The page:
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Foreign Direct Investment: Good Cholesterol?

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  • Ricardo Hausmann
  • Eduardo Fernández-Arias

Abstract

This paper studies the proposition that capital inflows tend to take the form of FDI -i.e., the share of FDI in total liabilities tends to be higher- in countries that are safer, more promising and with better institutions and policies. It finds that this view is patently wrong since it stands the historical record on its head. It then uses alternative theories to make sense of the facts. It begins by studying the determinants of the size and composition of the flows of private capital across countries. It finds that while capital flows tend to go to countries that are safer and have better institutions and financial markets, the share of FDI in total flows is not an indication of good health. On the contrary, countries that are riskier, less financially developed and have weaker institutions tend to attract less capital but more of it in the form of FDI. Hence, interpreting the rising share of FDI as a sign of good health is unwarranted. This is even more so, given that FDI's recent rise has taken place while total private capital inflows have fallen.

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Bibliographic Info

Paper provided by Inter-American Development Bank in its series IDB Publications with number 6466.

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Date of creation: Mar 2000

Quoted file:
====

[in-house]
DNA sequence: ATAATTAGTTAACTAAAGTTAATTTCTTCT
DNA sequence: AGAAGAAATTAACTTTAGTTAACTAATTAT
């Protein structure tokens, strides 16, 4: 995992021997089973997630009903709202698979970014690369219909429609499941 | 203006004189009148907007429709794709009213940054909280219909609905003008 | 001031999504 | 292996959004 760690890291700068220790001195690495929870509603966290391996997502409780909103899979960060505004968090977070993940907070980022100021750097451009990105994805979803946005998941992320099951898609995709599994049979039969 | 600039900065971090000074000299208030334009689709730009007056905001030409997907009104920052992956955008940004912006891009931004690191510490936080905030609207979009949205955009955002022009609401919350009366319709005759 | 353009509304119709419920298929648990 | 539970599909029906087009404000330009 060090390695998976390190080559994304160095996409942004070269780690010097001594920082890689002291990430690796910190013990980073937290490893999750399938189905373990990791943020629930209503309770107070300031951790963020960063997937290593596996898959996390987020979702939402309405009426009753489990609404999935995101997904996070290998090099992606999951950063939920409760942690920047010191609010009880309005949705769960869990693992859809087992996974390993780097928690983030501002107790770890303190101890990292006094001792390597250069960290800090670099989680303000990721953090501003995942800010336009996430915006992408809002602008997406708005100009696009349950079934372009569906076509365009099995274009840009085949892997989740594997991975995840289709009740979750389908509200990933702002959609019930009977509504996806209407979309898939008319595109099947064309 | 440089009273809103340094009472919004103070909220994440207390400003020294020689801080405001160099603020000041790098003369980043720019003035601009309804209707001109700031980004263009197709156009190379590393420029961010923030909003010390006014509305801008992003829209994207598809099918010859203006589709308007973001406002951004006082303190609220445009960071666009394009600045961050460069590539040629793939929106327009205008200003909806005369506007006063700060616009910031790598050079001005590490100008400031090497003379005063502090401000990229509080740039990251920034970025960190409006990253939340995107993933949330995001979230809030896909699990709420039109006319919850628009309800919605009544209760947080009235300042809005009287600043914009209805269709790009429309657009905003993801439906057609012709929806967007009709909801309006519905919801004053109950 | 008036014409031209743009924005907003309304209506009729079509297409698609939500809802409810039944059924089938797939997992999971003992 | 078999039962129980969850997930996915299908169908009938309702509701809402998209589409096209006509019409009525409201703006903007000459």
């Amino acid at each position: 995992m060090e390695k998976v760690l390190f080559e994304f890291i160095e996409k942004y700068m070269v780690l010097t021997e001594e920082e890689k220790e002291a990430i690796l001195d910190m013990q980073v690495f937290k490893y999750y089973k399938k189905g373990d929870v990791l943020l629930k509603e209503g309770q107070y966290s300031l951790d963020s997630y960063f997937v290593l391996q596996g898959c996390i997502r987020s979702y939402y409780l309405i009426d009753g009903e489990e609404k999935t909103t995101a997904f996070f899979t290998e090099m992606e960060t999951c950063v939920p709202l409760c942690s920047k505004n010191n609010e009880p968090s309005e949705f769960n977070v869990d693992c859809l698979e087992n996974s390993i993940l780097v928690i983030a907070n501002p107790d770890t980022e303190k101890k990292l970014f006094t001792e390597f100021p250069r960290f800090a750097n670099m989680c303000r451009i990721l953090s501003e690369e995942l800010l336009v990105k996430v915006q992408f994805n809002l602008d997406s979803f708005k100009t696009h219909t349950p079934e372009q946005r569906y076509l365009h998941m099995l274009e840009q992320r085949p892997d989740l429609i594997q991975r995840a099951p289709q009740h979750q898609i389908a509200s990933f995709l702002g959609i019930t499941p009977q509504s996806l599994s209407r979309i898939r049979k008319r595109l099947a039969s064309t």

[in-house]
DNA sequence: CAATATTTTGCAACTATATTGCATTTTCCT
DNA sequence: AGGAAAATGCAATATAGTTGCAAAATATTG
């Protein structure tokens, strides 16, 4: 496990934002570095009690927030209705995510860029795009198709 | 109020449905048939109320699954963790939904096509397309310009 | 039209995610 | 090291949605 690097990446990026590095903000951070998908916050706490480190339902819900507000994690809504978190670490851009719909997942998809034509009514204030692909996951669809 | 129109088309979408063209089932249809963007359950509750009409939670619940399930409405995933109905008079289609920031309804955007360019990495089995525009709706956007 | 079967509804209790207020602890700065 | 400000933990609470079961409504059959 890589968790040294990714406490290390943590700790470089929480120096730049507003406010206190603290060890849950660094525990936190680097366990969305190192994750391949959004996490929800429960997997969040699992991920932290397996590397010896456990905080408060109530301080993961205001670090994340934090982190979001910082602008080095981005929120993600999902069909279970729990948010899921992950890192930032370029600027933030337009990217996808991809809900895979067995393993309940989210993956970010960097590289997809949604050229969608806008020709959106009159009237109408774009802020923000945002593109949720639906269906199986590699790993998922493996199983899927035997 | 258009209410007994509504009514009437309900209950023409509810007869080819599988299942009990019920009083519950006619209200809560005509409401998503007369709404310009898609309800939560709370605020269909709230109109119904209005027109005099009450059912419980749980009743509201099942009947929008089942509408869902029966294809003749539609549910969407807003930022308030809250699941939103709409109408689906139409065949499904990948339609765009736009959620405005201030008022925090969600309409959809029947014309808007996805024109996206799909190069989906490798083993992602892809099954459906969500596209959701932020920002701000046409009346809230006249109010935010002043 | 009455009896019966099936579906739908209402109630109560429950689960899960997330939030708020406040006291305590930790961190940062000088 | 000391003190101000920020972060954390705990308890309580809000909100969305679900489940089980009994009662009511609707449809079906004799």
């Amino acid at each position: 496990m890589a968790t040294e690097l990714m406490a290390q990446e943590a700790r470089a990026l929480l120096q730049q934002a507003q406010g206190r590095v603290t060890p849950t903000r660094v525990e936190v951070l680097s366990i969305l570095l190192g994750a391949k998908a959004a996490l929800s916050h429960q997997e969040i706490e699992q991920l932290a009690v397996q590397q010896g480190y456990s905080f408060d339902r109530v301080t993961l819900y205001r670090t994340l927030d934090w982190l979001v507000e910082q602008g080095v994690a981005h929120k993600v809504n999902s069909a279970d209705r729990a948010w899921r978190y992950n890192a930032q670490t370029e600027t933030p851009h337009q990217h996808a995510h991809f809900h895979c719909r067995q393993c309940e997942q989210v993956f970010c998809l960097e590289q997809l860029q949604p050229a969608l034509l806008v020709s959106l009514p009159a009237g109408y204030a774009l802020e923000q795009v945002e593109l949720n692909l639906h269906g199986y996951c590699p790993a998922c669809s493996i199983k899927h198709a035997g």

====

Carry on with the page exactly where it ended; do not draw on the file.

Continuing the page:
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Handle: RePEc:idb:brikps:6466

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Keywords: Intellectual property; Financial Risk; Financial management; Capital flows; Investment; corporate finance; financial market; FDI; foreign direct investment; WP-417;

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References

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  1. Sarno, Lucio & Taylor, Mark P., 1999. "Hot money, accounting labels and the permanence of capital flows to developing countries: an empirical investigation," Journal of Development Economics, Elsevier, Elsevier, vol. 59(2), pages 337-364, August.
  2. Jeffrey A. Frankel & Andrew K. Rose, 1996. "Currency crashes in emerging markets: an empirical treatment," International Finance Discussion Papers, Board of Governors of the Federal Reserve System (U.S.) 534, Board of Governors of the Federal Reserve System (U.S.).
  3. Reinhart, Carmen & Kaminsky, Graciela & Lizondo, Saul, 1998. "Leading Indicators of Currency Crises," MPRA Paper, University Library of Munich, Germany 6981, University Library of Munich, Germany.
  4. Classens, S. & Dooley, M.P. & Warner, A., 1995. "Portfolio Capital Flows: Hot or Cold," Papers, Harvard - Institute for International Development 501, Harvard - Institute for International Development.
  5. Ricardo Hausmann & Ugo Panizza & Ernesto H. Stein, 2000. "Why Do Countries Float the Way They Float?," Research Department Publications, Inter-American Development Bank, Research Department 4205, Inter-American Development Bank, Research Department.
  6. Chuhan, Punam & Claessens, Stijn & Mamingi, Nlandu, 1998. "Equity and bond flows to Latin America and Asia: the role of global and country factors," Journal of Development Economics, Elsevier, Elsevier, vol. 55(2), pages 439-463, April.
  7. Aitken, B. & Hanson, G.H. & Harrison, A.E., 1994. "Spillovers, Foreign Investment and Export Behavior," Papers, Columbia - Graduate School of Business 95-06, Columbia - Graduate School of Business.
  8. Borensztein, E. & De Gregorio, J. & Lee, J-W., 1998. "How does foreign direct investment affect economic growth?1," Journal of International Economics, Elsevier, Elsevier, vol. 45(1), pages 115-135, June.
  9. Chuhan, Punam & Perez-Quiros, Gabriel & Popper, Helen, 1996. "International capital flows : do short-term investment and direct investment differ?," Policy Research Working Paper Series, The World Bank 1669, The World Bank.
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